Methylphenidate in Children and Adolescents With Pervasive Developmental Disorders
This study will evaluate the efficacy and safety of methylphenidate for treating hyperactivity, impulsiveness, and distractibility in 60 children and adolescents with Pervasive Developmental Disorders (PDD). Methylphenidate (Ritalin)is approved by the Food and Drug Administration for the treatment of children and adolescents with Attention Deficit Hyperactivity Disorder (ADHD). Data supporting its safety and effectiveness in treating ADHD symptoms in PDD are limited. Children and adolescents who do not show a positive response to methylphenidate will be invited to participate in a pilot study of the non-stimulant medication guanfacine (Tenex).
Attention Deficit Disorder With Hyperactivity
Pervasive Development Disorders
|Study Design:||Allocation: Randomized
Endpoint Classification: Safety/Efficacy Study
Intervention Model: Crossover Assignment
Primary Purpose: Treatment
|Official Title:||Methylphenidate for Hyperactivity and Impulsiveness in Children and Adolescents With Pervasive Developmental Disorders|
- hyperactivity, impulsiveness, and distractibility
|Study Start Date:||October 2001|
|Primary Completion Date:||November 2003 (Final data collection date for primary outcome measure)|
The safety and efficacy of methylphenidate (MPH) in 60 children and adolescents with PDD and behavioral difficulties (such as hyperactivity, impulsiveness and distractibility) will be evaluated in a multi-dose, 4-week randomized, crossover, placebo-controlled study. The MPH study has three parts: a Test-Dose Period, a Double-Blind trial and an 8-Week Extension Period (open-label). After a screening visit, eligible children will start a 1-week Test-Dose Period. During this week, each child will be given the three MPH doses that are used in the Double-Blind trial to make sure there are no serious side effects. If problems are encountered at the high dose level, that dose will not be given in the Double-Blind phase. The Double-Blind phase lasts 4 weeks and consists of three different MPH dose levels and a week of placebo. Each treatment/dose is given for 1 week, and neither the researcher nor the participants' families will know whether the medication is placebo or MPH. Children who do well during this phase will continue on the best dose of MPH (determined during the Double-Blind phase) for an additional eight weeks (open-label).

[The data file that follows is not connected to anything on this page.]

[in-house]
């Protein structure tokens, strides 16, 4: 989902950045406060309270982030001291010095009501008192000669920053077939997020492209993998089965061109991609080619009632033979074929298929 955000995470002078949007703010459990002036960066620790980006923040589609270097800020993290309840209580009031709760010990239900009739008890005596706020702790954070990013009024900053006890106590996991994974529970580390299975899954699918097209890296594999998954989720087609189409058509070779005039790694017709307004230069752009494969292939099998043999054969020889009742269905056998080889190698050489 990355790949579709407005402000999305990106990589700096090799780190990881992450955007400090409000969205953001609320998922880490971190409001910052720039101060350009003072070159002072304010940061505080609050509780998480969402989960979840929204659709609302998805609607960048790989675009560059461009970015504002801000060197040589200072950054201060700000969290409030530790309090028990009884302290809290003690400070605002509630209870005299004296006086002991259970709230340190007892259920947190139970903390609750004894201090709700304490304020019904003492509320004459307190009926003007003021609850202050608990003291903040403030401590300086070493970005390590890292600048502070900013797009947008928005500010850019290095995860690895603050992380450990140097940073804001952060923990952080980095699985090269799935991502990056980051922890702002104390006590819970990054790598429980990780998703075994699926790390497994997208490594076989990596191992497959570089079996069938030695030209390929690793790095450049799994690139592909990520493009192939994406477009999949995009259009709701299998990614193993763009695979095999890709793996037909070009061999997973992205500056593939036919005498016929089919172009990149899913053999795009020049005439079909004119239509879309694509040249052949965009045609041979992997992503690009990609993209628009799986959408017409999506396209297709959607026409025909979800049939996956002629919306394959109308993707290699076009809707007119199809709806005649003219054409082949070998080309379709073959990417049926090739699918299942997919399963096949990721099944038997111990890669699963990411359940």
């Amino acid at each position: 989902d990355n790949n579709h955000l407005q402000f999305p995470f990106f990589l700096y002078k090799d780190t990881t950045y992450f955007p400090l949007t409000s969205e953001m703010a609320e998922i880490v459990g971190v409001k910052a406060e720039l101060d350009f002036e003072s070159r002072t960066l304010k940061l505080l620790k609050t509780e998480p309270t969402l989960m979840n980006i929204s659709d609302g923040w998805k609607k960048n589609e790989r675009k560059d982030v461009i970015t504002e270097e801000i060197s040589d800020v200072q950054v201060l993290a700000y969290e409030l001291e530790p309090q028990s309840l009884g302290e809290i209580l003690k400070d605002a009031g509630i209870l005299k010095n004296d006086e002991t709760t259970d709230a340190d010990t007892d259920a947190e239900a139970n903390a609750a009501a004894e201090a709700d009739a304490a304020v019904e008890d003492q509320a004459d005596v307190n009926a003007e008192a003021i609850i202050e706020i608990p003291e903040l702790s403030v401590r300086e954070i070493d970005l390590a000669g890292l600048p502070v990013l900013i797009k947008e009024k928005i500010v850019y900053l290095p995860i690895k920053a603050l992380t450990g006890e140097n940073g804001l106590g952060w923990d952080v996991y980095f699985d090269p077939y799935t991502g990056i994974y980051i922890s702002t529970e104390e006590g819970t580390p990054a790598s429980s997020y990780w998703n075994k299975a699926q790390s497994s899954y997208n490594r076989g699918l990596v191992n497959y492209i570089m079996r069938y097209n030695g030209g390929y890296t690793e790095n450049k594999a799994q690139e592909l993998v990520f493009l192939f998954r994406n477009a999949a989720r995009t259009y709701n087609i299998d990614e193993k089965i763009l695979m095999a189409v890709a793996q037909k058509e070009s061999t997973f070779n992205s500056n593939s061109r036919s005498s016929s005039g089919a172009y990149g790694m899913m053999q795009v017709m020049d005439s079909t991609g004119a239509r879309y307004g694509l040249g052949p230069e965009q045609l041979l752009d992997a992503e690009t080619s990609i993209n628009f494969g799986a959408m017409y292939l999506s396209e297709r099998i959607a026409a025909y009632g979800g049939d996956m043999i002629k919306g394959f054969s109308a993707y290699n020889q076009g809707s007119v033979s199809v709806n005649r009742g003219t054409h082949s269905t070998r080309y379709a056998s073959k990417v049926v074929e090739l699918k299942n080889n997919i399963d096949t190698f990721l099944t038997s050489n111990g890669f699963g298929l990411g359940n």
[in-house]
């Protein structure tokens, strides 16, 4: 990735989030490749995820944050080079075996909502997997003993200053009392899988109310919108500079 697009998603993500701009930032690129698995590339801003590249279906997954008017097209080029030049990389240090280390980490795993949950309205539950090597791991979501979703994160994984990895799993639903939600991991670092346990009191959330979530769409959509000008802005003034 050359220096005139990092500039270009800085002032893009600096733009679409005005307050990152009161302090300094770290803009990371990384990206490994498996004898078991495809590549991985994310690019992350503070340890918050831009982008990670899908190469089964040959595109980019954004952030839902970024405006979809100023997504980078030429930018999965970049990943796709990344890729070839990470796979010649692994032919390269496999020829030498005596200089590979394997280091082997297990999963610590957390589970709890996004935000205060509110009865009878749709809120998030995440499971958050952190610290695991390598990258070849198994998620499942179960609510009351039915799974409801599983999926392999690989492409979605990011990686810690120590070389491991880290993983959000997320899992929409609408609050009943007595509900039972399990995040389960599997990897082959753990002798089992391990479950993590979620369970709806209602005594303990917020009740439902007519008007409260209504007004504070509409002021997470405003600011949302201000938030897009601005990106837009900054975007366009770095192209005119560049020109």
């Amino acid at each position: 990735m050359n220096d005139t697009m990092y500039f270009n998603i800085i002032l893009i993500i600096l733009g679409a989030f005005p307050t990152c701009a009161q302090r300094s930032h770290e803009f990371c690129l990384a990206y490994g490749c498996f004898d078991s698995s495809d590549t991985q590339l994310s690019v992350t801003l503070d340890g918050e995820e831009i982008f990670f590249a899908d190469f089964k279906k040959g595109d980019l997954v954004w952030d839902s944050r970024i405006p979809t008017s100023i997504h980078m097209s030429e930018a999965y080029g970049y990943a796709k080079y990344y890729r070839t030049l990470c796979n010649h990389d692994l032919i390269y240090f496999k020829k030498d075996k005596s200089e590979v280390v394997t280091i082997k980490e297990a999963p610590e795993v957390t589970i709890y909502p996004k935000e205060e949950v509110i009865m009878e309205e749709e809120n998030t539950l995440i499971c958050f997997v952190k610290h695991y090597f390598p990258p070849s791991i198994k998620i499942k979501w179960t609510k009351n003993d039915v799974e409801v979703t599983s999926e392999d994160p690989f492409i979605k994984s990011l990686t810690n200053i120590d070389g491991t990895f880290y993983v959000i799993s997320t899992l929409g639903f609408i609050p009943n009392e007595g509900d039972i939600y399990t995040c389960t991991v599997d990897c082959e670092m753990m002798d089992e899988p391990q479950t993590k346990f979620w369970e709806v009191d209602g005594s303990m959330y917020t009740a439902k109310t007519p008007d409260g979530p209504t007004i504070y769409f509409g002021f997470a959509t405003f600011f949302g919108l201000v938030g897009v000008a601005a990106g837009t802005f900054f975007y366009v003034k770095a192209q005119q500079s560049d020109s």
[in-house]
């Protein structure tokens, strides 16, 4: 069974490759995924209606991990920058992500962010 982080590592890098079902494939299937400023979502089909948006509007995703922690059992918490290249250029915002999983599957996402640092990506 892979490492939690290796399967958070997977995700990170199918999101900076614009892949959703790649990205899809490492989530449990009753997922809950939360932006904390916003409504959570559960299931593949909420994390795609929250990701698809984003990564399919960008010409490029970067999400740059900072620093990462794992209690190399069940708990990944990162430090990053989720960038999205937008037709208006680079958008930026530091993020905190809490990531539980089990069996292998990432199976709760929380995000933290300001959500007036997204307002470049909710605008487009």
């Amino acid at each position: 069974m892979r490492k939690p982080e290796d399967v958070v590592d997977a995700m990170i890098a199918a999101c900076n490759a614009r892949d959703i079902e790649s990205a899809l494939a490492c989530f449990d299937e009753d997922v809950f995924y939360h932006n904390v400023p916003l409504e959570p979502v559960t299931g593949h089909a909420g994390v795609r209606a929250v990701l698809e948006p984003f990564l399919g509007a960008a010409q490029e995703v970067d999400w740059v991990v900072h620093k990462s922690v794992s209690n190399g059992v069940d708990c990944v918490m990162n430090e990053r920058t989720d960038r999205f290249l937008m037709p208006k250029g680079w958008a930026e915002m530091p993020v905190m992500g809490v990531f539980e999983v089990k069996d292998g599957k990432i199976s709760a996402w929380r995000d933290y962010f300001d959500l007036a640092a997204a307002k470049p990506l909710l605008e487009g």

Those who do not show significant improvement during the Double-Blind phase, do not tolerate MPH during the Test Dose Period, or are not able to take MPH before beginning the study are offered open-label treatment with guanfacine for 8 weeks.
Prior to randomization in the MPH trial OR entry into the open-label guanfacine trial, there will be a medication-free period for children who are currently on medication. The withdrawal will be conducted in clinically appropriate way (depending on drug and duration of treatment) to minimize withdrawal effects. This period is to establish a drug-free baseline measurement and to minimize drug-drug interaction. No participant will be withdrawn from a currently effective medication.
|United States, California|
|UCLA Neuropsychiatric Institute|
|Los Angeles, California, United States, 90024|
|United States, Connecticut|
|Yale Child Study Center|
|New Haven, Connecticut, United States, 06520|
|United States, Indiana|
|Indiana University-Riley Hospital for Children|
|Indianapolis, Indiana, United States, 46202|
|United States, Maryland|
|Kennedy Krieger Institute|
|Baltimore, Maryland, United States, 21231|
|United States, Ohio|
|Ohio State University|
|Columbus, Ohio, United States, 43210|
|Study Chair:||Eugene Arnold, MD||Ohio State University|
|Investigator:||Larry Scahill, Ph.D||Yale University|